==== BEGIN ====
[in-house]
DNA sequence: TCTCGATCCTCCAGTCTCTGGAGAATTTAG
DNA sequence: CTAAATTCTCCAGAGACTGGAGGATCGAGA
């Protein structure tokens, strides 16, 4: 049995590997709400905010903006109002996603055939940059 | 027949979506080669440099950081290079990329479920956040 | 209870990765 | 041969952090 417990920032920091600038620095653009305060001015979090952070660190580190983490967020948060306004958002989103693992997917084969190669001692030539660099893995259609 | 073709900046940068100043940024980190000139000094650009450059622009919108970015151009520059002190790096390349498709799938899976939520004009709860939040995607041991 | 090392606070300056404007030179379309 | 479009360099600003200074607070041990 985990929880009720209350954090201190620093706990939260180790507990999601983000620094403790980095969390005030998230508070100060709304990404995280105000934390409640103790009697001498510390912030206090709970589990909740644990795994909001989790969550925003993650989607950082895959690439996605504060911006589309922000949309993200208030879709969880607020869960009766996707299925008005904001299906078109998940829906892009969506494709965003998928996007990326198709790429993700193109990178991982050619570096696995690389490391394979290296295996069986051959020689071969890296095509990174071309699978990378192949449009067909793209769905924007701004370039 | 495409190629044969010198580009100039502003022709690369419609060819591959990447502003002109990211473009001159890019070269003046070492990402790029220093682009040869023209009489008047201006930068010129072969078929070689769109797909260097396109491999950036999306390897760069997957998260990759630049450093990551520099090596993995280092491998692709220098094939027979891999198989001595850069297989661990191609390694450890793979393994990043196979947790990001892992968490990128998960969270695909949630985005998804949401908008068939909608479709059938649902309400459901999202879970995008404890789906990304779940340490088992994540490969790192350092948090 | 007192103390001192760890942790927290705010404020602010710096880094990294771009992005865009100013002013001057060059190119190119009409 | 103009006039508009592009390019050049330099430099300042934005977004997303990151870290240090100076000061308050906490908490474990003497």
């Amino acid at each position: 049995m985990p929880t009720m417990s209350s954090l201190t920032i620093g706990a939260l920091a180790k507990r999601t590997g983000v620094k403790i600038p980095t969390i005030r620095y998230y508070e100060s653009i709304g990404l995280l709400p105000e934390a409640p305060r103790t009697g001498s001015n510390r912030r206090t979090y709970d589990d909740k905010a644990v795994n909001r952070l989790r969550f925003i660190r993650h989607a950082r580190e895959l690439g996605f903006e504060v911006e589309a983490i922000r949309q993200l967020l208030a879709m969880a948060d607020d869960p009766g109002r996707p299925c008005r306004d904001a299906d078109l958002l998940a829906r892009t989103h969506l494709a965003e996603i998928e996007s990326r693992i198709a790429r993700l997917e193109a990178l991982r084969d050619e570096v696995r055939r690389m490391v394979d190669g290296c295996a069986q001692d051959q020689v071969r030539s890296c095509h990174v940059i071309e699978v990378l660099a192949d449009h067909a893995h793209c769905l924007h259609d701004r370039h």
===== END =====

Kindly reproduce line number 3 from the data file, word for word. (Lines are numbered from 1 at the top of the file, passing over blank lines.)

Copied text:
DNA sequence: CTAAATTCTCCAGAGACTGGAGGATCGAGA